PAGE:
However, there's accessible and then there's accessible. I don't much mind if a human is looking for me, specifically, and wants to make the effort to look me up; what I like to prevent is machine-harvesting of my information. Especially when there's likely a lot of other related context that can be automatically gleaned at the same time, such as my circle of friends and family, what links I've clicked on through Facebook, etc.

In other words, as you will have no doubt realized, based on your more recent email about Spokeo, when we have programs that can roam around collecting data, it can lead to rapid accumulation of useful information, from which can be drawn results that may be fairly unsettling. To my mind, the difference between getting personal info through Facebook compared to automated mining of, say, real estate databases and telephone company directory listings, is that there is all that personalized information right in the same place, associated with a specific name.

(continued next comment)

Brendan said...

(continued from previous comment)

To sketch out why this could matter, observe that the Spokeo listing for me is fairly ambiguous, even given my rather unusual name and that you could further narrow it down to one state. Now imagine if some agency was, oh, I don't know, looking to make a collection of dossiers of all bloggers who had said mean things about John Boehner. (Or make it a real nightmare: who had said mean things about President-elect Palin.) As it stands now, someone could probably figure out with an automated approach that bjkeefe="Brendan Keefe" and could maybe figure out a few people with whom I'm likely to be friends online, by looking at where else "bjkeefe" has appeared in comments sections, etc. But with the Facebook personal network info, not only would such an agency be able to figure out which "Brendan Keefe" was me, they'd also know the names of some of my relatives and friends (and not just the online-only friends, but the meatspace ones). They'd know where I lived, what my phone number was (and probably my cell phone number, which is not too easy to get elsewhere), what I looked like (from people tagging me in pictures), and a whole bunch of information about my tastes, interests, and habits. All in one place, all easily swept up in an automated manner, all much more valuable because of the now-known interconnectedness of the data elements.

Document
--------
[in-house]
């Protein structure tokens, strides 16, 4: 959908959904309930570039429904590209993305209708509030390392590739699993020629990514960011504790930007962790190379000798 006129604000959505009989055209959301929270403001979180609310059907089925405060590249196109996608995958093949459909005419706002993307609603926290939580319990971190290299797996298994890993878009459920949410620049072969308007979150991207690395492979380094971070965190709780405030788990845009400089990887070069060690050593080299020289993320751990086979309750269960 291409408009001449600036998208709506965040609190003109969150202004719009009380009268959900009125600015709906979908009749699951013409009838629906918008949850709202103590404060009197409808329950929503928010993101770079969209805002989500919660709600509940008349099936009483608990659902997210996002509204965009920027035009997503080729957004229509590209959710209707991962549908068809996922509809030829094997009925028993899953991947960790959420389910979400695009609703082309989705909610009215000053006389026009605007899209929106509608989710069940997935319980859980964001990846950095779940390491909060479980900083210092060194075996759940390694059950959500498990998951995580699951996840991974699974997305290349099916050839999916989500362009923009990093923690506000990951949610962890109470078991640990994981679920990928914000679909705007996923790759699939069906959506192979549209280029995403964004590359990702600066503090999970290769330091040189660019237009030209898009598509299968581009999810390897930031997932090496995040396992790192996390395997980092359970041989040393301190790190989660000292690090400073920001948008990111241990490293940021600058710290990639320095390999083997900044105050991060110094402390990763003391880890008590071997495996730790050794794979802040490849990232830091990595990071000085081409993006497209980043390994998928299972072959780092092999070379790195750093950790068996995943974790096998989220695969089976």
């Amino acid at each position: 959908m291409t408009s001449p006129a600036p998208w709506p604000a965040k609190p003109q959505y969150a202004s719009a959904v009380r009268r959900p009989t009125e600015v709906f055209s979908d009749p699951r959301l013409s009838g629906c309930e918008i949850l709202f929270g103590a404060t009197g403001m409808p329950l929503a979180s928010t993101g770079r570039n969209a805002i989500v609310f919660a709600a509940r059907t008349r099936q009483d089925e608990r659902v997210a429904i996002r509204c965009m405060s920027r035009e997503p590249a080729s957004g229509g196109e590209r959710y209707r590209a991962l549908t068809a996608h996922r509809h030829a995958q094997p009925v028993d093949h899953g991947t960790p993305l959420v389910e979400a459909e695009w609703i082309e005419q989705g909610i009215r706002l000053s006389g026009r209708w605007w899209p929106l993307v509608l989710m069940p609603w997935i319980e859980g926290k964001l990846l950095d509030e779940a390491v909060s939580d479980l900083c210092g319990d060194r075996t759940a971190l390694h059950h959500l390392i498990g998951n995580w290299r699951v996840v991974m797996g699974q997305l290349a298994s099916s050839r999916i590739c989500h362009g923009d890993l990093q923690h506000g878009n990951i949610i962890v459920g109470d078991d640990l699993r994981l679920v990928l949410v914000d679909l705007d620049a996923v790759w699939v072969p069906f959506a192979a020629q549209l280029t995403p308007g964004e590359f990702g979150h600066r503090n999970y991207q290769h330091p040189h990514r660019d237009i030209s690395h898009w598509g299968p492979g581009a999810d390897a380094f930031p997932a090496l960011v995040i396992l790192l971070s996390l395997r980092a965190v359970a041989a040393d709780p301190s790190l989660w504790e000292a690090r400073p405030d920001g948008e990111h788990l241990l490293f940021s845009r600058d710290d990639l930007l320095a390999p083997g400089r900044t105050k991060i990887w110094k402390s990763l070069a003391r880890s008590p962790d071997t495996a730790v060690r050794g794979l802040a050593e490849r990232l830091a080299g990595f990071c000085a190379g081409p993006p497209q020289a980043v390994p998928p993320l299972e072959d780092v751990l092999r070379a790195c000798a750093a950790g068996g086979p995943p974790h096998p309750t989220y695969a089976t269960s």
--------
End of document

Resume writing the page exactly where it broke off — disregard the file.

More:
Don't forget, also, that not everyone is as smart as B (and you and me) about not posting online information that is not required to be posted. Many, probably most, Facebook users have the sense that they're in a private space when they're on Facebook, that only people who they have designated as friends can see their personal information. And I'm not sure, but I'd bet tall dollars that when one signs up for a Facebook account, the impression is created that a street address and phone number must be entered. Typically, when one is signing up for something online, the only clue that is given a field may be left blank is that it is not marked with an asterisk.

Finally, given that Facebook has something like 500 million accounts, it is THE go-to place for harvesting information. Again, it's not as though the information FB is planning to share isn't already out there; it's just that their choice makes it a lot easier to sweep it up and cross-correlate it using an automated approach.

Am I actually bothered that much about this, given how long this email is getting? No, not really. I long ago decided to post online only under my real name, and I've known for even longer than that what is possible using automated data collecting tools. So I've made my choices (based in part on a long-held cynical view about the loss of privacy), and I don't regret them. But it is the principle of the thing to me: not everyone has the same computer-awareness as I do, and I think it's wrong of a company to take advantage of their ignorance, rather than giving them sufficient information to make an informed choice.